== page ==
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GPs could take greater role in Covid treatment delivery in new local pathways

GPs could take greater role in Covid treatment delivery in new local pathways

GPs could be asked to take a greater role in the delivery of community Covid treatments for eligible vulnerable patients.

ICBs, which are being handed responsibility for community Covid treatments later this month (27 June), have been asked to work with GP practices and other primary care providers this month to set up local pathways.

Up until now, GPs have had little to do with the process, which was being led by Covid-19 Medicines Delivery Units (CMDUs).

Under the current system, vulnerable patients register their positive NHS lateral flow test result on the Government’s website andare automatically contacted by the CMDU to access treatments, except in some limited circumstances.

However, under the new framework patients will themselves have to contact NHS services to seek treatment if they test positive, which some GPs had suggested could create health inequalities.

In a primary care bulletin sent yesterday, NHS England suggested GPs and other primary care providers will be more involved in the treatment pathway.

It said: ‘To ensure patients access treatment promptly, ICBs will work with primary care and other providers, to develop local clinical pathways for oral antivirals and IV treatments. Pathways may differ locally and your ICB will contact you to confirm arrangements.’

South Staffordshire LMC chair Dr Manu Agrawal told Pulse the CMDU has worked well in his area, but this NHSE update about potential new pathways fits with the ‘basic principle that more and more is being given and moving towards GP practices and primary care’.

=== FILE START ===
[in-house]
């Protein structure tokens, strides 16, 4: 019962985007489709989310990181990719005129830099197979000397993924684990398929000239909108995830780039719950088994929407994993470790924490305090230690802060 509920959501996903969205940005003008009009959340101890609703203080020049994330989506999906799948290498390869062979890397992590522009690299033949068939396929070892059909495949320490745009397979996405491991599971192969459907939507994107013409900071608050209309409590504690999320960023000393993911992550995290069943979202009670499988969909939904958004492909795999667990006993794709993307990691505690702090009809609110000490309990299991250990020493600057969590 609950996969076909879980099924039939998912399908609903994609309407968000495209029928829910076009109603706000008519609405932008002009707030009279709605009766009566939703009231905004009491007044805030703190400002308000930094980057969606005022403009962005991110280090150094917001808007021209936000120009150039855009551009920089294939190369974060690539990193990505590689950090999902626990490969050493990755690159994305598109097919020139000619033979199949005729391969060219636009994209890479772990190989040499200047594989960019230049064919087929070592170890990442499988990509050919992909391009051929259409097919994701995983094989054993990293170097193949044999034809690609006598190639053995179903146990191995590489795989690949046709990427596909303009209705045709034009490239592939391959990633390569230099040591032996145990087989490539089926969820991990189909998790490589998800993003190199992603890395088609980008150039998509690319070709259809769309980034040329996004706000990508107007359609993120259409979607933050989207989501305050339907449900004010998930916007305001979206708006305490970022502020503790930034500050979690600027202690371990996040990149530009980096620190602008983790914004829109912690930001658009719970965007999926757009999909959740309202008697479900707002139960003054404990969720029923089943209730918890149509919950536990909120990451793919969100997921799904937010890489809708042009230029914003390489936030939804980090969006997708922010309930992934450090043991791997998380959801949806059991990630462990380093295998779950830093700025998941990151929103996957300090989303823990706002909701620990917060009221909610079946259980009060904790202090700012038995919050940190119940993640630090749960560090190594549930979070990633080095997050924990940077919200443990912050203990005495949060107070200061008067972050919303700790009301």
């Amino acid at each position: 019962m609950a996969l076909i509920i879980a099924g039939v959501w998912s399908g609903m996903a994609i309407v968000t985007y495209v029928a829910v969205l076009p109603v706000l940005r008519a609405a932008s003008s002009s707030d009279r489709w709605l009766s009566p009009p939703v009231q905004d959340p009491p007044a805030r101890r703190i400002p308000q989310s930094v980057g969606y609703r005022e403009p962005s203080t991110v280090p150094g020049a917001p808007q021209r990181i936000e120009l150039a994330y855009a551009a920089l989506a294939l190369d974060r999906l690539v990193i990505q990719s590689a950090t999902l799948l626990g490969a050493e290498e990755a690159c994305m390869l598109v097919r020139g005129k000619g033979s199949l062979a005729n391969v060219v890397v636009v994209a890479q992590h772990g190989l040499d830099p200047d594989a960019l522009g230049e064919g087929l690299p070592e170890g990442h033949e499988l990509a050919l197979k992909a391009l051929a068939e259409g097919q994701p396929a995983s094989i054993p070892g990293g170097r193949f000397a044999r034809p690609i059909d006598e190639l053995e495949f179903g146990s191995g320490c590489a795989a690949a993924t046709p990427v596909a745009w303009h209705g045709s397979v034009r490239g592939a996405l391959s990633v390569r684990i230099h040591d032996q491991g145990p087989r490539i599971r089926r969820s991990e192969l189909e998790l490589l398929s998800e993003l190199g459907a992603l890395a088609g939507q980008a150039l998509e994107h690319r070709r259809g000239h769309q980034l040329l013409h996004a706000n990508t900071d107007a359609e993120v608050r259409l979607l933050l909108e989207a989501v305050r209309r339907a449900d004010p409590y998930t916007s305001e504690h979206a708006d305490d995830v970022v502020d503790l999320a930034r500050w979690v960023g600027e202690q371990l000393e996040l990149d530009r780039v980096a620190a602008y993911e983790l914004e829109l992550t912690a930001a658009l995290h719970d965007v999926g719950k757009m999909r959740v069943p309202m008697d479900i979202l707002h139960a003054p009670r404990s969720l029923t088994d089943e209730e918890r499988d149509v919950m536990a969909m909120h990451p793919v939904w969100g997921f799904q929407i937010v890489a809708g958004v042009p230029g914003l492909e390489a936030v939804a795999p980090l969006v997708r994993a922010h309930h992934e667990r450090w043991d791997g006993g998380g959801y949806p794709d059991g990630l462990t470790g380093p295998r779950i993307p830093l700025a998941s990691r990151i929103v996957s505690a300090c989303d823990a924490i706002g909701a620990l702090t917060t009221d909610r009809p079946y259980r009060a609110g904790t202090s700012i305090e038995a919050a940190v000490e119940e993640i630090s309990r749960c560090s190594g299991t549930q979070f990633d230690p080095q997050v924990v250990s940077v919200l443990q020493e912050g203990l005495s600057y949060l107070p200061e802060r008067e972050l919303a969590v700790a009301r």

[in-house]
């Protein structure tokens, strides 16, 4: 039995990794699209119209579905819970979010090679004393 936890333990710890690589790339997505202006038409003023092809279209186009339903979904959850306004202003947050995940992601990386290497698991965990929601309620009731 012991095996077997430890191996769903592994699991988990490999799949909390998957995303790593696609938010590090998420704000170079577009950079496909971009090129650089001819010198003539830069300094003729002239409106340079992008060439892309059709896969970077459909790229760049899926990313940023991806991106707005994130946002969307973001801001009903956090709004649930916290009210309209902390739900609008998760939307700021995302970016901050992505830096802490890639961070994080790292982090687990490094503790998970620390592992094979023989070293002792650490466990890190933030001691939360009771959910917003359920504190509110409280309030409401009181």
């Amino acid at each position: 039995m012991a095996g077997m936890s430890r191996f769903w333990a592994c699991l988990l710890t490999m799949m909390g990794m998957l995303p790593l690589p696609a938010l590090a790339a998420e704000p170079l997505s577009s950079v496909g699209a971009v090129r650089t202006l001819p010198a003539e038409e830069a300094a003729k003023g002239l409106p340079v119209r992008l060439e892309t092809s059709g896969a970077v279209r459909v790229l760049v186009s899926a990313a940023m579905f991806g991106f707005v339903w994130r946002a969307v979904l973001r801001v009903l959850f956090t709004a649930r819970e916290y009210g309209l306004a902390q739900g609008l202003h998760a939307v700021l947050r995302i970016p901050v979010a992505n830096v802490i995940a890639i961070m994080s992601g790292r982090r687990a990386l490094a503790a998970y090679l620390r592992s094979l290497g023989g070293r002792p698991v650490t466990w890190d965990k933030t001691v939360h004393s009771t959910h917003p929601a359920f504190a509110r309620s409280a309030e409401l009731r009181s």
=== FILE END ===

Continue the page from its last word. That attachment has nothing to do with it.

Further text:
On the prospect of GPs being more involved in providing treatments, he said: ‘It’s not only the capacity, it’s also whether GP practices have the capability of doing this. As a GP – would we need training for this? Because we’ve not prescribed antivirals for a while.’

The bulletin also set out a requirement for GP practices who are not doing Covid vaccinations under the Enhanced Service specification to ‘share lists of eligible patients with their local commissioner where these patients cannot all be identified by national call/recall’.

NHSE said this will allow ICBs to ‘arrange alternative provision from another provider’, and practices are required to share this information as part of their contractual ‘duty of co-operation’.

The bulletin added: ‘Patients who cannot be identified nationally are likely to be immunosuppressed patients and housebound patients as well as patients who are six-months to four years old in a clinical risk group (as detailed in Table 4 of Chapter 14a of the Green Book), who qualify for the Comirnaty3 (THREE) Concentrate vaccination which will be available this Summer.’

In a letter to ICBs in March, NHSE medical director Professor Sir Stephen Powis said ICBs had 90 days to put plans in place for patients to access Covid medicines either through existing CDMUs or equivalent services.

He also highlighted the need for arrangements to ensure equitable access to treatment for eligible patients, particularly hard-to-reach groups.


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Please note, only GPs are permitted to add comments to articles

Nicholas Sharvill 3 June, 2023 7:01 am

One of first things that happened with covid was it became a secondary care illness or manage on your own illness for many or rather as it was perceived by many with some or many practices directing all to secondary care. Perhaps this was the start of the massive fall in the populations loss of respect for primary care. But what has yet to be produced in easy access form is what drugs actually work for which groups in mild to moderate (non hypoxic ) people with covid . If a simple table could be produced why has it not been done ? Are ICB.s which are admin bodies the best to produce local guidelines and why does NHSE not produce one for the whole of England?